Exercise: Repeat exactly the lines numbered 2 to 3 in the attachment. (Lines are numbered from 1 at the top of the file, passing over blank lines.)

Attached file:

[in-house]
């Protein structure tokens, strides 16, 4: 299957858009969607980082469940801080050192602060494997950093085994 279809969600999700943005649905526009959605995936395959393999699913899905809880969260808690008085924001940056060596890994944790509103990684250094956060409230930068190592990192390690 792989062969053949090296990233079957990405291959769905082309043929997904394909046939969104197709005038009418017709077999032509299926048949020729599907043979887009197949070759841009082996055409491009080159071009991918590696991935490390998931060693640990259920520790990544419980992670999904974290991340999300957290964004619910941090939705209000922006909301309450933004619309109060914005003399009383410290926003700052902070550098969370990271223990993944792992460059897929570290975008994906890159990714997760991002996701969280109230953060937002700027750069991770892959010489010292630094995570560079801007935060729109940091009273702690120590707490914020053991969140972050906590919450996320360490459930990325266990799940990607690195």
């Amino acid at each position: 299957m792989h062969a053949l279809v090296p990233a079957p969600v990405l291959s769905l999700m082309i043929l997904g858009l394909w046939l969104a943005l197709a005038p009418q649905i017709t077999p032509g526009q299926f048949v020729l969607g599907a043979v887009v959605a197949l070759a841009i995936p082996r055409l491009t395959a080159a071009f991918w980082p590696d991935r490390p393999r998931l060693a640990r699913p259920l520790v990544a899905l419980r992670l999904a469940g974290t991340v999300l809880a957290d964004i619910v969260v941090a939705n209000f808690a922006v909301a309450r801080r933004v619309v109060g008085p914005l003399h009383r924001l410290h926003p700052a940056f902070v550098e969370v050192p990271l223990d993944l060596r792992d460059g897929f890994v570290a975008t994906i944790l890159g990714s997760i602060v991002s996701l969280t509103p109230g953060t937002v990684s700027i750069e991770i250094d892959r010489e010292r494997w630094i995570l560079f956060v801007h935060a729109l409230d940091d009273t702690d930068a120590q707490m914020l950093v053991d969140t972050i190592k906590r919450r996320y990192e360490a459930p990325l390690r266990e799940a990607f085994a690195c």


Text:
């Protein structure tokens, strides 16, 4: 299957858009969607980082469940801080050192602060494997950093085994 279809969600999700943005649905526009959605995936395959393999699913899905809880969260808690008085924001940056060596890994944790509103990684250094956060409230930068190592990192390690 792989062969053949090296990233079957990405291959769905082309043929997904394909046939969104197709005038009418017709077999032509299926048949020729599907043979887009197949070759841009082996055409491009080159071009991918590696991935490390998931060693640990259920520790990544419980992670999904974290991340999300957290964004619910941090939705209000922006909301309450933004619309109060914005003399009383410290926003700052902070550098969370990271223990993944792992460059897929570290975008994906890159990714997760991002996701969280109230953060937002700027750069991770892959010489010292630094995570560079801007935060729109940091009273702690120590707490914020053991969140972050906590919450996320360490459930990325266990799940990607690195």
């Amino acid at each position: 299957m792989h062969a053949l279809v090296p990233a079957p969600v990405l291959s769905l999700m082309i043929l997904g858009l394909w046939l969104a943005l197709a005038p009418q649905i017709t077999p032509g526009q299926f048949v020729l969607g599907a043979v887009v959605a197949l070759a841009i995936p082996r055409l491009t395959a080159a071009f991918w980082p590696d991935r490390p393999r998931l060693a640990r699913p259920l520790v990544a899905l419980r992670l999904a469940g974290t991340v999300l809880a957290d964004i619910v969260v941090a939705n209000f808690a922006v909301a309450r801080r933004v619309v109060g008085p914005l003399h009383r924001l410290h926003p700052a940056f902070v550098e969370v050192p990271l223990d993944l060596r792992d460059g897929f890994v570290a975008t994906i944790l890159g990714s997760i602060v991002s996701l969280t509103p109230g953060t937002v990684s700027i750069e991770i250094d892959r010489e010292r494997w630094i995570l560079f956060v801007h935060a729109l409230d940091d009273t702690d930068a120590q707490m914020l950093v053991d969140t972050i190592k906590r919450r996320y990192e360490a459930p990325l390690r266990e799940a990607f085994a690195c």